How to get paid WHEN you are worth
Great interview on Colbert Report on Feb. 17. Stephen interviewed Jeffrey Leonard, who wrote an article in Washington Monthly about how large business is using small business to finance operations.
Specifically, companies that used to pay the usual Net-30 (paying 30 days after invoice received) are now advised by finance consultants to sit on the money much longer, changing their policies to Net-60 or even Net-90 and Net-180.
This interview was an eye opener for me. I’ve always believed that getting paid quickly is super, super important for freelancers and consultants, but it seems to me that this topic gets way less attention in freelancer forums than the large sums some individuals claim to charge.
Net-60 is simply the tip of the iceberg, I fear. Leonard didn’t address the mammoth companies that are headed for bankruptcy. What happens when you are owed money and the company goes under, at least in terms of its creditors, even if executives are still employed?
How can you be sure that the money will actually show up on day 60 or whenever? After all, finance executives pride themselves on billing more efficiently than they pay out.
And for that matter, how do self-employed people continue to eat, pay rent and keep the utilities turned on during these long intervals?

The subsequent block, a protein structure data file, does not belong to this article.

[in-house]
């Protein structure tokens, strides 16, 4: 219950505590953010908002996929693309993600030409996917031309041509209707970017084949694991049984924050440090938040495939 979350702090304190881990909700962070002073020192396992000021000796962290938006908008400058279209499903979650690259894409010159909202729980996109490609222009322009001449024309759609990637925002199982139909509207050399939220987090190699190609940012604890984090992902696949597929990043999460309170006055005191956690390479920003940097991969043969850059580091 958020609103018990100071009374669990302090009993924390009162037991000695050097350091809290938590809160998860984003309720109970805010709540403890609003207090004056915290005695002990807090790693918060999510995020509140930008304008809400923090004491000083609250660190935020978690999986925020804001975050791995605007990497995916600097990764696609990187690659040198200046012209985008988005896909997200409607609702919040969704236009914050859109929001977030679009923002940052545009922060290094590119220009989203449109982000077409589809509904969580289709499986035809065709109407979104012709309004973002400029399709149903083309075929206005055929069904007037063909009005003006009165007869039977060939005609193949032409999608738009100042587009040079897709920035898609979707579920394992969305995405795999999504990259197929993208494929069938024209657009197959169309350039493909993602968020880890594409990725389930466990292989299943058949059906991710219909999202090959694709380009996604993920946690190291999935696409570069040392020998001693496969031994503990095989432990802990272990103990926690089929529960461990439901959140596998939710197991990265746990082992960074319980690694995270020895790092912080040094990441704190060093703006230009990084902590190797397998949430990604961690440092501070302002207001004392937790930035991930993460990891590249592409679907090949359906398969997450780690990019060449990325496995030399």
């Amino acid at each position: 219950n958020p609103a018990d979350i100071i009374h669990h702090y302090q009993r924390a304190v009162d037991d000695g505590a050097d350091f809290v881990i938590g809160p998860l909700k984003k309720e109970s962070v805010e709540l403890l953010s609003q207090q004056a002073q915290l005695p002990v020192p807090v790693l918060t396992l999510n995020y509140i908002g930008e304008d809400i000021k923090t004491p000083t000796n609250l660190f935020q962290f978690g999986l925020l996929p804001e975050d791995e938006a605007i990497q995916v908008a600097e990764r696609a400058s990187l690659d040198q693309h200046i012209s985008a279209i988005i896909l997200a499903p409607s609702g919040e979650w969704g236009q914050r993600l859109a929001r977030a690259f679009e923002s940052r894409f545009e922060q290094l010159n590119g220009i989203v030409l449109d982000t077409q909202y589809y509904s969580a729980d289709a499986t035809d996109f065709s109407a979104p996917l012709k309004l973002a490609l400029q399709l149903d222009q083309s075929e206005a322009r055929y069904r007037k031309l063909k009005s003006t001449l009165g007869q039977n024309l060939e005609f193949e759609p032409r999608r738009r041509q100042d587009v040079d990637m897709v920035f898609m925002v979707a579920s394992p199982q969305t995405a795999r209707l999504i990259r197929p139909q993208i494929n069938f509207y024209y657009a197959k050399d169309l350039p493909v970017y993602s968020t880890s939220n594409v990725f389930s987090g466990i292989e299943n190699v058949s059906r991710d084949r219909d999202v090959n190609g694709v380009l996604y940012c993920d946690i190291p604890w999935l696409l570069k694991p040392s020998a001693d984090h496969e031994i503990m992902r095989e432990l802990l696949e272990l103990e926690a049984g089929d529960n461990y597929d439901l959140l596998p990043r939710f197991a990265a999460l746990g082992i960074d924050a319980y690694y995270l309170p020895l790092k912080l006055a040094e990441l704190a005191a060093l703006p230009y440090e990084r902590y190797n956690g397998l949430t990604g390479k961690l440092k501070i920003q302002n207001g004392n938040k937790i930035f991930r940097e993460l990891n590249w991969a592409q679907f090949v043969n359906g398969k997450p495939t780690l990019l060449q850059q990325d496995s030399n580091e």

There’s a lot more talk among freelancers and consultant about how much to charge than when to require payment, but frankly, I care as much, if not more, about speed versus amount. If you are not paid for a long time after the work is completed, you can’t really feel confident that you will ever get paid.
Lately I’ve been asking—and receiving—payment via PayPal. When writing online content, where the pieces tend to be rather brief and not all that lucrative one by one, I often wait till one piece (or several) is done before requiring any payment. However, I invoice frequently rather than waiting till once a month and I am paid immediately. Very little time—and money—are at risk because I would not start on more work until the first invoice is paid.
A company that says it doesn’t pay by PayPal is suspect. After all, PayPal can be processed with charge cards as well as by accessing a bank account, and all executives have charge cards to pick up a meal at the airport or order a book from Amazon.
Sure, I’m open to reasonable alternatives. But I’d like to know if everyone is subject to extended waits or just those who accept them without questioning.
I recall a story I heard at a freelancer’s group in perhaps 1995 about a consultant who presented training seminars for large corporations. She made it clear that when she finished her part of the program, the event planner would meet her in the hallway with a check for the full amount in an envelope. There would be no exceptions. If that “wasn’t corporate policy,” she would turn down the assignment. Simple as that. Those companies that wanted her complied. Do you think they met all the other speakers at the door with a check?
It’s not that I don’t trust my clients. I do. I have wonderful clients. And when I see my payment easily and quickly transfer into my account, I feel so good about the relationship and work with even greater enthusiasm.
I recommend this professional practice in these times.
Originally posted 2-20-11